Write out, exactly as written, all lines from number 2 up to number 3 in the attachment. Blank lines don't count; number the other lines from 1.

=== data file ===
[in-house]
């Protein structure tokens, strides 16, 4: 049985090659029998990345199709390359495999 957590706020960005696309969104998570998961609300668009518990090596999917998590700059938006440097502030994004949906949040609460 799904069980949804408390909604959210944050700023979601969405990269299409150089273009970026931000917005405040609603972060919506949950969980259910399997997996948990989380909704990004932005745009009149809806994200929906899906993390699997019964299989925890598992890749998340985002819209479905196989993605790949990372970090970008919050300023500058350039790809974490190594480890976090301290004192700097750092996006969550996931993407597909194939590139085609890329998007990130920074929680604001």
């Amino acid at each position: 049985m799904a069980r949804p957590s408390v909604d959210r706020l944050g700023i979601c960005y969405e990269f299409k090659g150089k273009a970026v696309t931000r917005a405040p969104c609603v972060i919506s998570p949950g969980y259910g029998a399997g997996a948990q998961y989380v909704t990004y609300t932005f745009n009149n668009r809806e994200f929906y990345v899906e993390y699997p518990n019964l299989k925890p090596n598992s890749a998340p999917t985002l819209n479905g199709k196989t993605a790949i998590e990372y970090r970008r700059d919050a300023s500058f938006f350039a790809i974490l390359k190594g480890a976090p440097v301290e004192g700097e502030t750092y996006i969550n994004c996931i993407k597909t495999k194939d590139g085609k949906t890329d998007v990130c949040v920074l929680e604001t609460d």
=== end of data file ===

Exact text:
């Protein structure tokens, strides 16, 4: 049985090659029998990345199709390359495999 957590706020960005696309969104998570998961609300668009518990090596999917998590700059938006440097502030994004949906949040609460 799904069980949804408390909604959210944050700023979601969405990269299409150089273009970026931000917005405040609603972060919506949950969980259910399997997996948990989380909704990004932005745009009149809806994200929906899906993390699997019964299989925890598992890749998340985002819209479905196989993605790949990372970090970008919050300023500058350039790809974490190594480890976090301290004192700097750092996006969550996931993407597909194939590139085609890329998007990130920074929680604001």
């Amino acid at each position: 049985m799904a069980r949804p957590s408390v909604d959210r706020l944050g700023i979601c960005y969405e990269f299409k090659g150089k273009a970026v696309t931000r917005a405040p969104c609603v972060i919506s998570p949950g969980y259910g029998a399997g997996a948990q998961y989380v909704t990004y609300t932005f745009n009149n668009r809806e994200f929906y990345v899906e993390y699997p518990n019964l299989k925890p090596n598992s890749a998340p999917t985002l819209n479905g199709k196989t993605a790949i998590e990372y970090r970008r700059d919050a300023s500058f938006f350039a790809i974490l390359k190594g480890a976090p440097v301290e004192g700097e502030t750092y996006i969550n994004c996931i993407k597909t495999k194939d590139g085609k949906t890329d998007v990130c949040v920074l929680e604001t609460d």